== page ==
But the Baltic states also know where their interests lie, said Piotr Buras, head of the Warsaw bureau of the European Council on Foreign Relations.
“They are very pragmatic and care about good relationship with Germany and don’t want to be seen as being in one camp with Poland, which is perceived negatively in Europe,” said Buras. “This closeness has limitations.”
For the government in Warsaw, there’s an obvious quid pro quo. Lithuania, for one, has said it would back Law & Justice in its battle with the EU, which is threatening sanctions over Poland’s takeover of the independent judiciary. Poland gets more money from the EU on a net basis than any other member and can’t afford to lose too many allies.
The Polish government made a major concession to Brussels on Wednesday by submitting legislation to reverse the forced retirement of Supreme Court judges that triggered legal action by the European Commission.
Trips to Lithuania by top Polish leaders surged this year and included the president’s first visit there in five years. At Poland’s showpiece economic forum in the city of Krynica in September, Prime Minister Skvernelis was awarded the person of the year for fostering good relations.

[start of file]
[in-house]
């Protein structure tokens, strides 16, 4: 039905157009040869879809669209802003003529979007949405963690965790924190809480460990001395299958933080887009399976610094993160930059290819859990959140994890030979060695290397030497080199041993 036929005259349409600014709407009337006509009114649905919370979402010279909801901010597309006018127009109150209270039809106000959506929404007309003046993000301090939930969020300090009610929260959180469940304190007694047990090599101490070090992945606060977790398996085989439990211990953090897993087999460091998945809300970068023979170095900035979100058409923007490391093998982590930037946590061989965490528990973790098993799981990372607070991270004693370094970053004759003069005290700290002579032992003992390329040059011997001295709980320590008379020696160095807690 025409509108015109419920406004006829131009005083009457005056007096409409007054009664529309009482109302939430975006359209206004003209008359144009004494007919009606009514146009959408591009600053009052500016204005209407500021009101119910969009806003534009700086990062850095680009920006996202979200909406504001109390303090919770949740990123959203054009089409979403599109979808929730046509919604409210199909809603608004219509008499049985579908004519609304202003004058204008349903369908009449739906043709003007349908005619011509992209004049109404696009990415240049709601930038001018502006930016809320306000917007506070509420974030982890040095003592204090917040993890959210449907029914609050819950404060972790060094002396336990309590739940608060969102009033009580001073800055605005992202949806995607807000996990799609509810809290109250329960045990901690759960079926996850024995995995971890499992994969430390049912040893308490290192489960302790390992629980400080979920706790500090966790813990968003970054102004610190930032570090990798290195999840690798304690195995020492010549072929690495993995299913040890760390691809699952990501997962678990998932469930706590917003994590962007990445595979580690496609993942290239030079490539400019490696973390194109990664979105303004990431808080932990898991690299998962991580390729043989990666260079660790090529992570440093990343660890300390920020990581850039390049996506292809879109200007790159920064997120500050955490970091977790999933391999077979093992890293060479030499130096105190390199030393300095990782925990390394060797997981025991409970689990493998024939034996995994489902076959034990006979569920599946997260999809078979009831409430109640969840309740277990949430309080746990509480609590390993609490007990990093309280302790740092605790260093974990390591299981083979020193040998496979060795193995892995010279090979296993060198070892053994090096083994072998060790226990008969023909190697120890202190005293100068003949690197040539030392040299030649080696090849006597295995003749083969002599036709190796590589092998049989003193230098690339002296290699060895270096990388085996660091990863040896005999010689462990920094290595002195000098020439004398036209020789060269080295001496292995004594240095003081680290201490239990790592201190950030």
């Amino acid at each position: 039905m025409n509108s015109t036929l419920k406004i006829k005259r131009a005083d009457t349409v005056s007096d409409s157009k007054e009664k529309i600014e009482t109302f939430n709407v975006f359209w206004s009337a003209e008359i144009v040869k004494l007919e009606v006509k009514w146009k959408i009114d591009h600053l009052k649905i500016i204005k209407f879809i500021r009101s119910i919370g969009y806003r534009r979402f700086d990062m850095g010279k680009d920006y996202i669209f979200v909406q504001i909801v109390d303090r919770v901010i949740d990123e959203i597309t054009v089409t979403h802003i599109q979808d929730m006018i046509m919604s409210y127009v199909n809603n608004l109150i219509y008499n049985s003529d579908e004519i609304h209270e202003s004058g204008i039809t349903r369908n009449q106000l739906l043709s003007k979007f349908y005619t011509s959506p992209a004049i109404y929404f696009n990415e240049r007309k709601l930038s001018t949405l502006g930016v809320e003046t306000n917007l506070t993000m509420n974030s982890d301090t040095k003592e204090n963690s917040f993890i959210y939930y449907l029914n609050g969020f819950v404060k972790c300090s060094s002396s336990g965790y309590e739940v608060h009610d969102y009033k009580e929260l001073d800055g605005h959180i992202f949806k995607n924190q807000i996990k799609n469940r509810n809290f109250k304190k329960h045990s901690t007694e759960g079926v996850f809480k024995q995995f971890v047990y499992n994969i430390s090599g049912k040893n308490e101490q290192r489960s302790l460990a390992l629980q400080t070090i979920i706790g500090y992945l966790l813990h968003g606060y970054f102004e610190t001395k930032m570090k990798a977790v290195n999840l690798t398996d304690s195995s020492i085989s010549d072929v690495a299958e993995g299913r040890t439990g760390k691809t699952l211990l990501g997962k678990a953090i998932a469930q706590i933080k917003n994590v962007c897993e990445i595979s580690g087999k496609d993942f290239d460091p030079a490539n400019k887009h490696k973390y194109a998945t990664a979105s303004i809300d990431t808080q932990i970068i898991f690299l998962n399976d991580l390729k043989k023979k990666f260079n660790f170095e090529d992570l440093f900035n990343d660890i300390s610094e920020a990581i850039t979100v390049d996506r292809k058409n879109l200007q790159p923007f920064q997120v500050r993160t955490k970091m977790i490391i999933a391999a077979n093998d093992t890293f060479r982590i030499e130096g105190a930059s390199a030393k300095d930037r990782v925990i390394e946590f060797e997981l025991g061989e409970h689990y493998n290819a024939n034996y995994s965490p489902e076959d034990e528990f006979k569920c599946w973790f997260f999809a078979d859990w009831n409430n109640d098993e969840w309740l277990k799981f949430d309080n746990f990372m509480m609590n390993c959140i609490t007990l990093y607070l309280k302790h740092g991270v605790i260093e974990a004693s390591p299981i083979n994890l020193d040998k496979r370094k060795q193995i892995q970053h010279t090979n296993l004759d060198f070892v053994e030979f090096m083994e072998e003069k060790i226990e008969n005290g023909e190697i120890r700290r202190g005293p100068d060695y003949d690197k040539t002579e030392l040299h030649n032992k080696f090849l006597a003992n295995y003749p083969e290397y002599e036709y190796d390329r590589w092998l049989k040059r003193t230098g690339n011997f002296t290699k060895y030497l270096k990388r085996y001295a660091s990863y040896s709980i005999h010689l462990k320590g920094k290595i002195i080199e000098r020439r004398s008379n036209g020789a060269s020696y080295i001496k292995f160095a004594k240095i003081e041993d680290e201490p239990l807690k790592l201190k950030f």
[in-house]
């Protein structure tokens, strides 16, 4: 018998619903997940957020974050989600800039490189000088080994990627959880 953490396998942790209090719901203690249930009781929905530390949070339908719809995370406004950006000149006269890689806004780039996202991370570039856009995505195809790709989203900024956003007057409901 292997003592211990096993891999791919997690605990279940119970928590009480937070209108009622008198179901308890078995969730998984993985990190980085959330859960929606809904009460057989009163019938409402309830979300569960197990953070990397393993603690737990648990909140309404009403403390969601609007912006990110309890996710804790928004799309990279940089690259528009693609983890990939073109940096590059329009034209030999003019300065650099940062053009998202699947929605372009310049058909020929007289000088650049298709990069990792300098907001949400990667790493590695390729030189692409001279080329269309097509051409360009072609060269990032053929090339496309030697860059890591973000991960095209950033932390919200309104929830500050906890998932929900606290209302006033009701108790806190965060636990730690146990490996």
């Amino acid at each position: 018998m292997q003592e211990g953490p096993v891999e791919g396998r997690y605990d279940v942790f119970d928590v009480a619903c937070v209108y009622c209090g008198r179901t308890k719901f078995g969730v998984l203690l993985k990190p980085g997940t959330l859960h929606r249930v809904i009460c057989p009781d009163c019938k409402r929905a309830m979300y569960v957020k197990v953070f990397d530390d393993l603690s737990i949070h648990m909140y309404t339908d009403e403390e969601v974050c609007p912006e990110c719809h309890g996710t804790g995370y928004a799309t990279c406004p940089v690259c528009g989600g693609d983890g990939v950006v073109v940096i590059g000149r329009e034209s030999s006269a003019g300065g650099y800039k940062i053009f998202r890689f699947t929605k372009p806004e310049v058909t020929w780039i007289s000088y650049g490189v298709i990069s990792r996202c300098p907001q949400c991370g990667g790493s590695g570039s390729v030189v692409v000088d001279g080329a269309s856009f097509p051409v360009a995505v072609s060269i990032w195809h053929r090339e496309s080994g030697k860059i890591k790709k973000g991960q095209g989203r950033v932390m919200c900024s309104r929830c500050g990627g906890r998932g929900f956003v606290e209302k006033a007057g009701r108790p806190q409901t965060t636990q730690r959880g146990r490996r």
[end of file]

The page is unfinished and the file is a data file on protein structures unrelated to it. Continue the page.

The mutual benefits were evident this month as Polish government officials marched with far-right groups to mark the centenary of the country’s hard-fought independence in 1918 on Nov. 11. All three Baltic countries have vowed not to vote against Poland in its conflict with the EU, with Lithuania reiterating its stance.
“There’s never one truth in a dispute,” Skvernelis said in an interview in Vilnius. “This is our closest neighbor, a strategic partner and our support from the Lithuanian government to the Polish government will certainly be there.”
He said he’s now speaking and exchanging text messages with Poland’s premier in both Polish and English.
--With assistance from Aaron Eglitis, Ott Ummelas, Marek Strzelecki, Andrew Langley and Dorota Bartyzel.